Brazil’s new regulations on gold mining in the Amazonas State that limit, but don’t outlaw the use of mercury, has scientists and activists up in arms.
Scheduled to go into effect on Aug. 9, the decree passed by the State Council on the Environment in May is awaiting final approval as it has faced increased opposition by stakeholders concerned about mercury’s impact on human health and the environment.
Scientists, reports SciDev Net, have asked President Dilma Rousseff to consider what they deem as more environmentally friendly alternatives, such as the use of cyanide, which they say is less harmful.
Under the new legislation, miners are allowed to use mercury if they obtain a permit and a document “attesting the origin of the mercury within 30 days of the issuance of environmental permits,” according to TerraAmerica.
The use of mercury in small-scale operations, labelled as 'artisanal' mining, in Brazil is controlled, but high. About 50 tons per year are used illegally in gold activities undergoing at the biologically rich Amazon region.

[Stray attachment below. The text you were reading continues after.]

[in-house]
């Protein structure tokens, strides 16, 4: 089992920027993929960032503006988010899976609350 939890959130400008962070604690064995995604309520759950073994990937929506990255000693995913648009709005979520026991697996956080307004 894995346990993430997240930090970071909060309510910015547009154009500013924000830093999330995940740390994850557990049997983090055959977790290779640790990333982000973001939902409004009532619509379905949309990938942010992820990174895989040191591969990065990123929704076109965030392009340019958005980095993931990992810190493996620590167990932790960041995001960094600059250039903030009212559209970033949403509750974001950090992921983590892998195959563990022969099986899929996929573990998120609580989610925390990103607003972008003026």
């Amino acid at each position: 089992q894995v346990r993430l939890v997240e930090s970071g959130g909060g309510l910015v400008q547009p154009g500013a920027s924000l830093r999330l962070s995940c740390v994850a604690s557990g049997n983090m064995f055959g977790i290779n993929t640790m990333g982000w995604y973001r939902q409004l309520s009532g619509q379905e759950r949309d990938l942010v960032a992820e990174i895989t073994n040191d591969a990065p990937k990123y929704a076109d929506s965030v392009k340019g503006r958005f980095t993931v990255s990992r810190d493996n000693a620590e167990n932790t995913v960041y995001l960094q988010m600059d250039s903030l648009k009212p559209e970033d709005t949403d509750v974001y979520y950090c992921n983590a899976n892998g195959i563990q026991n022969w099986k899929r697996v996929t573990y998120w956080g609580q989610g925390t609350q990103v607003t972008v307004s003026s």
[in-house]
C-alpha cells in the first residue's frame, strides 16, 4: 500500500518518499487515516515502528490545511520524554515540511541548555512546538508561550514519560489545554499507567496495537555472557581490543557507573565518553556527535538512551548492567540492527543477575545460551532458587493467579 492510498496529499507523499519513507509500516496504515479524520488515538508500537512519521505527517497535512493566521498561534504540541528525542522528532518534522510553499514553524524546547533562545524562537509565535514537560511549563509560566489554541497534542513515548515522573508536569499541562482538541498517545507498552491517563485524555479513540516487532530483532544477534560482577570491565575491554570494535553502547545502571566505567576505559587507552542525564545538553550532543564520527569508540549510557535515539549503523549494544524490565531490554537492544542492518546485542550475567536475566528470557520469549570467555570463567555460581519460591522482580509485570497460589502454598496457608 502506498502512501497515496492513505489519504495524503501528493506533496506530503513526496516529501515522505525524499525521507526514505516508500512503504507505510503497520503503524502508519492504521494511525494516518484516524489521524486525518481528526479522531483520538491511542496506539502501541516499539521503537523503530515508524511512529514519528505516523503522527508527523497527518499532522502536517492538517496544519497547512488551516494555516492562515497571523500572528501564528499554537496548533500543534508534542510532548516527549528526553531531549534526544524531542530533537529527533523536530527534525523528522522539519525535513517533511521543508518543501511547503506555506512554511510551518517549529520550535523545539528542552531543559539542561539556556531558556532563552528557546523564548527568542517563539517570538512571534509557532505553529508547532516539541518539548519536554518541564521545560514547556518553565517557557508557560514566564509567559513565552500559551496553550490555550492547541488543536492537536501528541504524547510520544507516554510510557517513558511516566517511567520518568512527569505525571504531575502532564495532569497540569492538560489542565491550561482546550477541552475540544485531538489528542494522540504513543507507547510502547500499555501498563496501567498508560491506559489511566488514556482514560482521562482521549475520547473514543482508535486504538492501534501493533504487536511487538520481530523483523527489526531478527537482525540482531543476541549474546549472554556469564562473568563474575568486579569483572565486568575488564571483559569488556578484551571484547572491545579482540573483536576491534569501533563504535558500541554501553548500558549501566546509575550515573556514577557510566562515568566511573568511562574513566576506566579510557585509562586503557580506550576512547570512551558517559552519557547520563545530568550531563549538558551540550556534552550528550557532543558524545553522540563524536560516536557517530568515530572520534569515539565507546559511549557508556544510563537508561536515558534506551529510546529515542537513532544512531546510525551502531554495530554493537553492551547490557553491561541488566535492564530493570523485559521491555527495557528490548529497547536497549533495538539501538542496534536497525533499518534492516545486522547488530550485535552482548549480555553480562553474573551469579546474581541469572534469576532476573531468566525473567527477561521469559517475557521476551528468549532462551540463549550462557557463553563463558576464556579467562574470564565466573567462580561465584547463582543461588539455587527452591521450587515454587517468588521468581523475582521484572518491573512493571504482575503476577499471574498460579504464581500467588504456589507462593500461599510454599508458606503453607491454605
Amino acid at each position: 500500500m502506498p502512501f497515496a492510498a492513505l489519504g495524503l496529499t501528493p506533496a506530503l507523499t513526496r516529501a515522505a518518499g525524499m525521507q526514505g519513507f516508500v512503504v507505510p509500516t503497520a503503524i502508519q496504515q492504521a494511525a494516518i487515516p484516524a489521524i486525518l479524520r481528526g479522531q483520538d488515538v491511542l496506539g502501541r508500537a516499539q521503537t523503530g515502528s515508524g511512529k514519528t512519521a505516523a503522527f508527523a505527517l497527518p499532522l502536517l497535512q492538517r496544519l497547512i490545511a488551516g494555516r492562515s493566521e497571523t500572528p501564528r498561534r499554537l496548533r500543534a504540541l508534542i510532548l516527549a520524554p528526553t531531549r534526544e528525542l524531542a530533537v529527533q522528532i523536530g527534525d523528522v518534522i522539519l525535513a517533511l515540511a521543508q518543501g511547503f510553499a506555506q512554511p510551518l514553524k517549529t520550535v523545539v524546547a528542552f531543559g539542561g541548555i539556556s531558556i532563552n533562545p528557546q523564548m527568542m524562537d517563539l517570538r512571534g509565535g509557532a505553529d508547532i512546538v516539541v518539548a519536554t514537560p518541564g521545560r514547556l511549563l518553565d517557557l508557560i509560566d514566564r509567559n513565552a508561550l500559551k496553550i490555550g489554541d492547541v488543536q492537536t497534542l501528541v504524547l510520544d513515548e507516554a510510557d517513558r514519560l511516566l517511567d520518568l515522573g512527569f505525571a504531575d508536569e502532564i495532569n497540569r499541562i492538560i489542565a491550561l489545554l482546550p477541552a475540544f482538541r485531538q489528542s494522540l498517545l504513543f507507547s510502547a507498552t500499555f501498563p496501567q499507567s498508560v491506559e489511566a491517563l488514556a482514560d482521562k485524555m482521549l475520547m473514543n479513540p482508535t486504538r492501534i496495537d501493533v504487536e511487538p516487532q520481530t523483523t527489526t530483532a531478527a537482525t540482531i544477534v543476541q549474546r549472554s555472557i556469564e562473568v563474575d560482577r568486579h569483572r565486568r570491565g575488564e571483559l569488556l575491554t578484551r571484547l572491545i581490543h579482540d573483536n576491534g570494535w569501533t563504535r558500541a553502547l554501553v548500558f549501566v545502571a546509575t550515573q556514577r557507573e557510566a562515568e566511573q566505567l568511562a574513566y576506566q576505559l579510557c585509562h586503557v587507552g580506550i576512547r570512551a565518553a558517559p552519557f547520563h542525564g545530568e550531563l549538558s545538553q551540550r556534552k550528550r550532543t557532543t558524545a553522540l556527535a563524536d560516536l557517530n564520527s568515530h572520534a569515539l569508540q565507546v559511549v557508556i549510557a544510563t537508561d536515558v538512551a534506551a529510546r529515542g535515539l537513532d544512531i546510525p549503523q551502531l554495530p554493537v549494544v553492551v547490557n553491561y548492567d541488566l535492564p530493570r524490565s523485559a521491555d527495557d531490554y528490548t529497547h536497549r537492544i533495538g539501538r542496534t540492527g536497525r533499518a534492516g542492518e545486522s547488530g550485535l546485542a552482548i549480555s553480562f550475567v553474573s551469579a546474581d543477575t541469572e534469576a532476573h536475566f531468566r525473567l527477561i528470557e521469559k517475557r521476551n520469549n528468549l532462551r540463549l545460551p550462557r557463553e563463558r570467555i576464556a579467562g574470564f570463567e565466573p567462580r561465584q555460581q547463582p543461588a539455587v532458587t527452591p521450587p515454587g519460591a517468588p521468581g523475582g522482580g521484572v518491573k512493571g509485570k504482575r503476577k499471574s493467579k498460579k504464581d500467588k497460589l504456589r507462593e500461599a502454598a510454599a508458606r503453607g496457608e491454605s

Two weeks ago, Brazil’s Environment and Sustainable Development, Nadia Ferreira, suggested that, with the appropriate environmental license, the use of mercury in gold mining should be allowed in the Amazon for at least another five years.
But the Executive Secretary of the Brazilian Agency for Technological Development of the Mining Industry (ADIMB), Onildo Marini, says the issue of logging the Amazon region for mineral exploration, is considerably less harmful than the use of mercury.
The general coordinator for the Brazilian Environment and Renewable Natural Resources Institute (IBAMA), Rodrigo Dutra, cites research indicating that the mercury used in mining has been permeating the local food chain.
“Carnivorous fish accumulate mercury and humans who eat such fish, eat the metal too,” he told Agência Brasil.
When consumed, mercury can severely damage neurological development in fetuses, even when the mother may show no symptoms. Inhaling mercury may trigger tremors, mood swings, neuromuscular changes, kidney and respiratory failure, and even death.